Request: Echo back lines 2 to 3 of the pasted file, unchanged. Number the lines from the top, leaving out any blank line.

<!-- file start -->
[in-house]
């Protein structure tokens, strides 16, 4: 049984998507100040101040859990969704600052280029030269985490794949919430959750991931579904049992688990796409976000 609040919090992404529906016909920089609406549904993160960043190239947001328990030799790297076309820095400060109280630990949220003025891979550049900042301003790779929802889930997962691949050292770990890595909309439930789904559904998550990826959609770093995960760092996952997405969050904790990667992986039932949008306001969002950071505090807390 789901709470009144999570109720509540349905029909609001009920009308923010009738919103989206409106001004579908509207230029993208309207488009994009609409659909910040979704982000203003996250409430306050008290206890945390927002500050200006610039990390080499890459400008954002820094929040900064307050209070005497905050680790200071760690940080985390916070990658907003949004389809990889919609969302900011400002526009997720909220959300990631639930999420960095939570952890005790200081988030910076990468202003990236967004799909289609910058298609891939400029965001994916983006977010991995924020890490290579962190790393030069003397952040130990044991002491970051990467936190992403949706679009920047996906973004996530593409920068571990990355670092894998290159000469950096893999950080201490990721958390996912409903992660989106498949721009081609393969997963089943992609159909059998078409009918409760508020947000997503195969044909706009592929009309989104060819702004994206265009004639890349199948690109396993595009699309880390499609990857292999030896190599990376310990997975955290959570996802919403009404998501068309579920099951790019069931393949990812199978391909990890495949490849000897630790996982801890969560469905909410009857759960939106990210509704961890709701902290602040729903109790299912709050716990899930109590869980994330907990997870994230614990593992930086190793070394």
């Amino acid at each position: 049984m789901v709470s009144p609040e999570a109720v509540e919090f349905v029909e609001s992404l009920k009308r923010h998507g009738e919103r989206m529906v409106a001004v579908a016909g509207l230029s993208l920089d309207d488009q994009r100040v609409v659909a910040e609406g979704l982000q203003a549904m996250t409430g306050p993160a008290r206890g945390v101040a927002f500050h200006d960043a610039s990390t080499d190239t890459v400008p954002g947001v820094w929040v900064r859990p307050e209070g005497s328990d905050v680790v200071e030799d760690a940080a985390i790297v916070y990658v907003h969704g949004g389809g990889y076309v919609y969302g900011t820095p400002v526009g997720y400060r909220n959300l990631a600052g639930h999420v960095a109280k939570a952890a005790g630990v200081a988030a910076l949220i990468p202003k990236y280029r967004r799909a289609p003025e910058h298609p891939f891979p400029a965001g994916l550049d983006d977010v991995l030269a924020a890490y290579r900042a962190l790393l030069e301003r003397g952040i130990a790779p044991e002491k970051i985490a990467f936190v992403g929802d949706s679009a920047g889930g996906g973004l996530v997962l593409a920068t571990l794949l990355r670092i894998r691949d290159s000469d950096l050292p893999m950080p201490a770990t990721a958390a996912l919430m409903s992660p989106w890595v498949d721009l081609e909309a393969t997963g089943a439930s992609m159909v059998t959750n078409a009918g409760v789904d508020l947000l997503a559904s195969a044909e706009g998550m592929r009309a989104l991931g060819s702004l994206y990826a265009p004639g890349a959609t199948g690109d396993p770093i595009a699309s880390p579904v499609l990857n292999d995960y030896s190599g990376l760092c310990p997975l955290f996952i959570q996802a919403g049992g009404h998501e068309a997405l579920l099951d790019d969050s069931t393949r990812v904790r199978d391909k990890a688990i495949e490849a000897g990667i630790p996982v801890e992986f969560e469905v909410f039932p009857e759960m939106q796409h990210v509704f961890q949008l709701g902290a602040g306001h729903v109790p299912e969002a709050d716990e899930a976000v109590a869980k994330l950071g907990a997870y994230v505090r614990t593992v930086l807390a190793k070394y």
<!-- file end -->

């Protein structure tokens, strides 16, 4: 049984998507100040101040859990969704600052280029030269985490794949919430959750991931579904049992688990796409976000 609040919090992404529906016909920089609406549904993160960043190239947001328990030799790297076309820095400060109280630990949220003025891979550049900042301003790779929802889930997962691949050292770990890595909309439930789904559904998550990826959609770093995960760092996952997405969050904790990667992986039932949008306001969002950071505090807390 789901709470009144999570109720509540349905029909609001009920009308923010009738919103989206409106001004579908509207230029993208309207488009994009609409659909910040979704982000203003996250409430306050008290206890945390927002500050200006610039990390080499890459400008954002820094929040900064307050209070005497905050680790200071760690940080985390916070990658907003949004389809990889919609969302900011400002526009997720909220959300990631639930999420960095939570952890005790200081988030910076990468202003990236967004799909289609910058298609891939400029965001994916983006977010991995924020890490290579962190790393030069003397952040130990044991002491970051990467936190992403949706679009920047996906973004996530593409920068571990990355670092894998290159000469950096893999950080201490990721958390996912409903992660989106498949721009081609393969997963089943992609159909059998078409009918409760508020947000997503195969044909706009592929009309989104060819702004994206265009004639890349199948690109396993595009699309880390499609990857292999030896190599990376310990997975955290959570996802919403009404998501068309579920099951790019069931393949990812199978391909990890495949490849000897630790996982801890969560469905909410009857759960939106990210509704961890709701902290602040729903109790299912709050716990899930109590869980994330907990997870994230614990593992930086190793070394």
């Amino acid at each position: 049984m789901v709470s009144p609040e999570a109720v509540e919090f349905v029909e609001s992404l009920k009308r923010h998507g009738e919103r989206m529906v409106a001004v579908a016909g509207l230029s993208l920089d309207d488009q994009r100040v609409v659909a910040e609406g979704l982000q203003a549904m996250t409430g306050p993160a008290r206890g945390v101040a927002f500050h200006d960043a610039s990390t080499d190239t890459v400008p954002g947001v820094w929040v900064r859990p307050e209070g005497s328990d905050v680790v200071e030799d760690a940080a985390i790297v916070y990658v907003h969704g949004g389809g990889y076309v919609y969302g900011t820095p400002v526009g997720y400060r909220n959300l990631a600052g639930h999420v960095a109280k939570a952890a005790g630990v200081a988030a910076l949220i990468p202003k990236y280029r967004r799909a289609p003025e910058h298609p891939f891979p400029a965001g994916l550049d983006d977010v991995l030269a924020a890490y290579r900042a962190l790393l030069e301003r003397g952040i130990a790779p044991e002491k970051i985490a990467f936190v992403g929802d949706s679009a920047g889930g996906g973004l996530v997962l593409a920068t571990l794949l990355r670092i894998r691949d290159s000469d950096l050292p893999m950080p201490a770990t990721a958390a996912l919430m409903s992660p989106w890595v498949d721009l081609e909309a393969t997963g089943a439930s992609m159909v059998t959750n078409a009918g409760v789904d508020l947000l997503a559904s195969a044909e706009g998550m592929r009309a989104l991931g060819s702004l994206y990826a265009p004639g890349a959609t199948g690109d396993p770093i595009a699309s880390p579904v499609l990857n292999d995960y030896s190599g990376l760092c310990p997975l955290f996952i959570q996802a919403g049992g009404h998501e068309a997405l579920l099951d790019d969050s069931t393949r990812v904790r199978d391909k990890a688990i495949e490849a000897g990667i630790p996982v801890e992986f969560e469905v909410f039932p009857e759960m939106q796409h990210v509704f961890q949008l709701g902290a602040g306001h729903v109790p299912e969002a709050d716990e899930a976000v109590a869980k994330l950071g907990a997870y994230v505090r614990t593992v930086l807390a190793k070394y």